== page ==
Thursday, October 15, 2009

Serialization and The Wire

The Wire is almost the very definition of a cult hit. Virtually everyone who has watched it says "This is the greatest show ever!" but virtually nobody has watched it. The latter makes sense - it's dense, slangy, unforgiving to new viewers, and difficult thematically. But hey, that's true for most good stuff. The former - the"best show ever stuff!" is far more interesting.

The reason The Wire succeeds is simple: it figured out a brilliant way to get around the perils of serialization. I've mentioned this somewhat in previous posts about Battlestar Galactica, but not entirely directly. Simply put, it is that the longer a serialized story runs, the more complex it becomes. Following that, the more complex a story, the more likely mistakes, inconsistencies, and retcons occur. Complex settings and mythologies also tend to turn potential new fans away. The most common serialized stories are TV shows and comic books, although long series of novels, video games, or movies can also show many of the characteristics.

Battlestar Galactica
offers an extreme example of a story collapsing under its own weight, but that tends to be rare. More generally, the stories continue, though with less emotional resonance and more caveats, retcons, or "reboots:" major events which exist to clean up the complexity.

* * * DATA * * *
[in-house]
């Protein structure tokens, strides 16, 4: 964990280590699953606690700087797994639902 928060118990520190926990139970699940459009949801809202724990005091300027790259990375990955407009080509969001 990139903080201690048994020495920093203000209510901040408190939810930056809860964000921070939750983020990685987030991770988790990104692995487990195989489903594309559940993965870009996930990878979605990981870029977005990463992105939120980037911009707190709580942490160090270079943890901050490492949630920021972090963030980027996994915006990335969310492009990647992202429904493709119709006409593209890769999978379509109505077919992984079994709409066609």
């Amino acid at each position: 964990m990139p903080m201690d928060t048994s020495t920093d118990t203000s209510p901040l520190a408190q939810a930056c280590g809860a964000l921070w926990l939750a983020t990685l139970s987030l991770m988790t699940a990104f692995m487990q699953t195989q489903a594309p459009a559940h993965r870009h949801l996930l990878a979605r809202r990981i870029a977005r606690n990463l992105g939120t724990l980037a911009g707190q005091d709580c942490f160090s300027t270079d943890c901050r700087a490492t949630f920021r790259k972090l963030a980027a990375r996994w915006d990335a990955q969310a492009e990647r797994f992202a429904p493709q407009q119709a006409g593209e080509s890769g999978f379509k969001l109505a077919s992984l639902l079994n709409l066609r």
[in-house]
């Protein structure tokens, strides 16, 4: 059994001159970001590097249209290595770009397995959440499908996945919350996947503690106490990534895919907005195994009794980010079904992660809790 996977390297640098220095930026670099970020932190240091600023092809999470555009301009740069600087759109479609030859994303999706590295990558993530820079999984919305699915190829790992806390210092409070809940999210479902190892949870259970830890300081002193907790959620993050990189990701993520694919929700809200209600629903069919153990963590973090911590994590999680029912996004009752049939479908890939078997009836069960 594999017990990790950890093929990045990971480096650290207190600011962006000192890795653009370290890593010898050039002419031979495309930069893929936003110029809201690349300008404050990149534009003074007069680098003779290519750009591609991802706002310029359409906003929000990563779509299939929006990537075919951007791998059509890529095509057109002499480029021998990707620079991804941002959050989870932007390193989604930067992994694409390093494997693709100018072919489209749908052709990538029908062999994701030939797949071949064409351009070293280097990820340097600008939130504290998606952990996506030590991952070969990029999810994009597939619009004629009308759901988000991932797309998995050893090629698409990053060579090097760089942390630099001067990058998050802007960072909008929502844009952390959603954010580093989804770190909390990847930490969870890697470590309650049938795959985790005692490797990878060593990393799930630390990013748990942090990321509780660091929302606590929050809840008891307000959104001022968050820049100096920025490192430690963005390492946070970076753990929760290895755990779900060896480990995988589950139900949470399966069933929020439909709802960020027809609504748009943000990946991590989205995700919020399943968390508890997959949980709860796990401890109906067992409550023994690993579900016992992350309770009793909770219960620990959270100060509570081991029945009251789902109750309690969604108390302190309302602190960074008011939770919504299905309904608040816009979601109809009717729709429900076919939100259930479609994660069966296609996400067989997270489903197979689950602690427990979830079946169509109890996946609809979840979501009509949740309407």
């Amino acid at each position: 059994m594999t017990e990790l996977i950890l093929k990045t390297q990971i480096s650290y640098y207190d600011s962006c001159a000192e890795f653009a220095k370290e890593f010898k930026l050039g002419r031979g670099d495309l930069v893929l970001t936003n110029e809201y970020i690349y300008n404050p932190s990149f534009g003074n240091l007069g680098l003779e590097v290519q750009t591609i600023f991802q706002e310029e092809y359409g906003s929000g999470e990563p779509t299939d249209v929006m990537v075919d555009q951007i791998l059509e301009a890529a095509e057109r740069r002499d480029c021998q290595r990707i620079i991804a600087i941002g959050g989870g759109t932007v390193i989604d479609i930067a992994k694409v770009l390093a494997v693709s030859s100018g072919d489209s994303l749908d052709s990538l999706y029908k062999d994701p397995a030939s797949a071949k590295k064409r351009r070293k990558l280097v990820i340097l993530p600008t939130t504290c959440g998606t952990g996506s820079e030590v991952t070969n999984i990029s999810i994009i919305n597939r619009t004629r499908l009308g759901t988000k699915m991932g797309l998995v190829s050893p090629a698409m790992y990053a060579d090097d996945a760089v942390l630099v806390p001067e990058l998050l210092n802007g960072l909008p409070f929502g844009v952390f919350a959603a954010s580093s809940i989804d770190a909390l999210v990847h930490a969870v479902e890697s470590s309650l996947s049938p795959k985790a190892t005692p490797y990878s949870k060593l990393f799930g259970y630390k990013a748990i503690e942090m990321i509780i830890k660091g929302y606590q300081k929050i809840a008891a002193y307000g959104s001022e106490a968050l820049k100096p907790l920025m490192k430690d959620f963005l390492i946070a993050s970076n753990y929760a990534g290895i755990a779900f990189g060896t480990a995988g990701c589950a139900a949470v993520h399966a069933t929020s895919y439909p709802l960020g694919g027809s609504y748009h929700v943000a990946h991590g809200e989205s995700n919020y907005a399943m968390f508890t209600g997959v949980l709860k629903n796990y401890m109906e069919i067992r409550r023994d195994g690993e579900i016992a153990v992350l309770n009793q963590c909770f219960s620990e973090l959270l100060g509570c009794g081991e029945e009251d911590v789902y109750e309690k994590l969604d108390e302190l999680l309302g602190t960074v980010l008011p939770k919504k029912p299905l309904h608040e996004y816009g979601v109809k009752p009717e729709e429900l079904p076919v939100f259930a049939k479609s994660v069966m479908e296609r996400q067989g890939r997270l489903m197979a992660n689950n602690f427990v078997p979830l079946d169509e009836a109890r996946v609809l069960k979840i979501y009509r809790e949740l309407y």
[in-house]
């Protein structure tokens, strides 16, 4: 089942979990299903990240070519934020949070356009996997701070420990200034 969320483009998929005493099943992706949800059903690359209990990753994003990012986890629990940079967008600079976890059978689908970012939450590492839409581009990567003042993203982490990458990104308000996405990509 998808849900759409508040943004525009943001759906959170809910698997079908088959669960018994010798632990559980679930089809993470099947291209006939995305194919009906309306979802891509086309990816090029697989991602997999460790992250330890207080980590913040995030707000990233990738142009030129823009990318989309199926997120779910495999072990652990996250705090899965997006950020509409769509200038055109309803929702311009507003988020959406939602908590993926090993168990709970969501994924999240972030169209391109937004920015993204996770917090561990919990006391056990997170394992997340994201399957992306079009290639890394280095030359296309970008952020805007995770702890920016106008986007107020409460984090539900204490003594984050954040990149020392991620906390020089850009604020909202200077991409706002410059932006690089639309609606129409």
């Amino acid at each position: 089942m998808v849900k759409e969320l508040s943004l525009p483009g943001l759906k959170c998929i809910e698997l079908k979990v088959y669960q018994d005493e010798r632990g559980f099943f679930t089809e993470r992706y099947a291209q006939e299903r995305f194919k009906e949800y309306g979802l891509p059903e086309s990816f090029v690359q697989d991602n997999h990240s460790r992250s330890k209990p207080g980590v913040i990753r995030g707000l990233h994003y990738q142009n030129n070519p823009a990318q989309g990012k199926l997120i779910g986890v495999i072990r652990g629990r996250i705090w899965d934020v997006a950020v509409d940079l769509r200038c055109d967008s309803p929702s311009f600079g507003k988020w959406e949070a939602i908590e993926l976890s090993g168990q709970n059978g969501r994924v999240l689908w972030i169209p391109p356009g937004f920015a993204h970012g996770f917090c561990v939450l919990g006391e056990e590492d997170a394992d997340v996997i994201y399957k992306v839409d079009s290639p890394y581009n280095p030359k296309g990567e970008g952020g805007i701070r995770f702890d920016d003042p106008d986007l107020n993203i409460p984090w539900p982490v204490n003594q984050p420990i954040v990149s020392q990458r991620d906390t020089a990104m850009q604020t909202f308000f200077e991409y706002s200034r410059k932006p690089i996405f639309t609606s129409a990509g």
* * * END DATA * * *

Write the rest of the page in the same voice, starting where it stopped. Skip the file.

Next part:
In a sense, The Wire successfully avoids the perils of serialization by rebooting every season. Each season has a different antagonist, similar to Buffy's "Big Bads," but the significant difference is that The Wire also changes the show's focus each season. In doing so, they introduce new characters and new challenges, and leave older characters behind. It also focuses on different aspects of life within the city of Baltimore.

The first season is fairly straightforward, with the cops and the drug dealers at the center of the story. The second season expands to include a group of dockworkers, bringing the economy into sharp focus. The third season expands the focus on politics, at City Hall and within the larger police and drug communities (leading to some hilarious moments of gangster ComCil). The fourth season makes arguably the most dramatic thematic shift, bringing education and the children of the drug game to the forefront. Finally, the fifth season (which I haven't seen) is supposed to build the media into the show's setting.

By altering the focus each season, the show's writers can construct satisfying character arcs as well as grand plot arcs. Instead of seven seasons of variations on Buffy feeling overwhelmed by her Slayer responsibilities, or Mulder a half-step away from being able to expose the conspiracy, we actually get endings. McNulty figures out a way around his martyr complex in season three, and then is quiet in season four. The European drug-runners of season two shut down their operations in response to massive police pressure, and they stay shut-down for well over a year.

It's a risky way to go about things - introducing characters and stories, then eliminating them when they're done, but it's a great way to ensure that a serialized story has satisfying endings.